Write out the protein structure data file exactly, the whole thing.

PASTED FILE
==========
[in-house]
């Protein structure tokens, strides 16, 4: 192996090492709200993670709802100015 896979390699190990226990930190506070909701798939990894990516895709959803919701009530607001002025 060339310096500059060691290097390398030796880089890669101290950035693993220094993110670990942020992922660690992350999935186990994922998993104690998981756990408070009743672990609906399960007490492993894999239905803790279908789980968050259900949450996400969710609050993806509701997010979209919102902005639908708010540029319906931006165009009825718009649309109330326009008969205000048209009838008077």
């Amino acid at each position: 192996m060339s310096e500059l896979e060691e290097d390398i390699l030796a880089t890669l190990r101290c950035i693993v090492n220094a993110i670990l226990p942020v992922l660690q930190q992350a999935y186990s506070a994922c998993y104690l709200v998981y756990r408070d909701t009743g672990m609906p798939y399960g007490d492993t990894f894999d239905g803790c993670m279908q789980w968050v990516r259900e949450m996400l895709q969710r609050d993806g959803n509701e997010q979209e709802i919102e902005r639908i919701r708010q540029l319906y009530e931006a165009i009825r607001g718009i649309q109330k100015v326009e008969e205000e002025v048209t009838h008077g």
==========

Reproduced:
[in-house]
């Protein structure tokens, strides 16, 4: 192996090492709200993670709802100015 896979390699190990226990930190506070909701798939990894990516895709959803919701009530607001002025 060339310096500059060691290097390398030796880089890669101290950035693993220094993110670990942020992922660690992350999935186990994922998993104690998981756990408070009743672990609906399960007490492993894999239905803790279908789980968050259900949450996400969710609050993806509701997010979209919102902005639908708010540029319906931006165009009825718009649309109330326009008969205000048209009838008077």
């Amino acid at each position: 192996m060339s310096e500059l896979e060691e290097d390398i390699l030796a880089t890669l190990r101290c950035i693993v090492n220094a993110i670990l226990p942020v992922l660690q930190q992350a999935y186990s506070a994922c998993y104690l709200v998981y756990r408070d909701t009743g672990m609906p798939y399960g007490d492993t990894f894999d239905g803790c993670m279908q789980w968050v990516r259900e949450m996400l895709q969710r609050d993806g959803n509701e997010q979209e709802i919102e902005r639908i919701r708010q540029l319906y009530e931006a165009i009825r607001g718009i649309q109330k100015v326009e008969e205000e002025v048209t009838h008077g």